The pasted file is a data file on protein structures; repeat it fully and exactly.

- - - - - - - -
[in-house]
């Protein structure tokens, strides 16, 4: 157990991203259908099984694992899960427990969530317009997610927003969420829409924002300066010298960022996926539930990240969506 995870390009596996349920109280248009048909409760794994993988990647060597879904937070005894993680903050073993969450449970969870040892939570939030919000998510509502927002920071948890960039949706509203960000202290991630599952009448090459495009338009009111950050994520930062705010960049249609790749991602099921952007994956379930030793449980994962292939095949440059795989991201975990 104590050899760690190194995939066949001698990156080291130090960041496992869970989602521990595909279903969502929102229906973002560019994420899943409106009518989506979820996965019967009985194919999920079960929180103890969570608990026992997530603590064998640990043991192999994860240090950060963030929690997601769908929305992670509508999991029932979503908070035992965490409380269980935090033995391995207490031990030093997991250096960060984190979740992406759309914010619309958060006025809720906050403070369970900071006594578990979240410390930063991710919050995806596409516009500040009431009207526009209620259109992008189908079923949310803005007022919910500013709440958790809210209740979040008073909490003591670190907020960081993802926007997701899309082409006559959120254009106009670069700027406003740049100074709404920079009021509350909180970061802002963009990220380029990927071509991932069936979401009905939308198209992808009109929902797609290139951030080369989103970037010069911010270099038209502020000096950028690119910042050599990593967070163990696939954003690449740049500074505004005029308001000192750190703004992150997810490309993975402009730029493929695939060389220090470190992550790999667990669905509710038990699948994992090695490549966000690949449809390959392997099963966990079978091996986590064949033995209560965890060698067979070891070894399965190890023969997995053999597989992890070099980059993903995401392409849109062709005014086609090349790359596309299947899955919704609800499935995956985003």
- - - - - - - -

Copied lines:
[in-house]
């Protein structure tokens, strides 16, 4: 157990991203259908099984694992899960427990969530317009997610927003969420829409924002300066010298960022996926539930990240969506 995870390009596996349920109280248009048909409760794994993988990647060597879904937070005894993680903050073993969450449970969870040892939570939030919000998510509502927002920071948890960039949706509203960000202290991630599952009448090459495009338009009111950050994520930062705010960049249609790749991602099921952007994956379930030793449980994962292939095949440059795989991201975990 104590050899760690190194995939066949001698990156080291130090960041496992869970989602521990595909279903969502929102229906973002560019994420899943409106009518989506979820996965019967009985194919999920079960929180103890969570608990026992997530603590064998640990043991192999994860240090950060963030929690997601769908929305992670509508999991029932979503908070035992965490409380269980935090033995391995207490031990030093997991250096960060984190979740992406759309914010619309958060006025809720906050403070369970900071006594578990979240410390930063991710919050995806596409516009500040009431009207526009209620259109992008189908079923949310803005007022919910500013709440958790809210209740979040008073909490003591670190907020960081993802926007997701899309082409006559959120254009106009670069700027406003740049100074709404920079009021509350909180970061802002963009990220380029990927071509991932069936979401009905939308198209992808009109929902797609290139951030080369989103970037010069911010270099038209502020000096950028690119910042050599990593967070163990696939954003690449740049500074505004005029308001000192750190703004992150997810490309993975402009730029493929695939060389220090470190992550790999667990669905509710038990699948994992090695490549966000690949449809390959392997099963966990079978091996986590064949033995209560965890060698067979070891070894399965190890023969997995053999597989992890070099980059993903995401392409849109062709005014086609090349790359596309299947899955919704609800499935995956985003």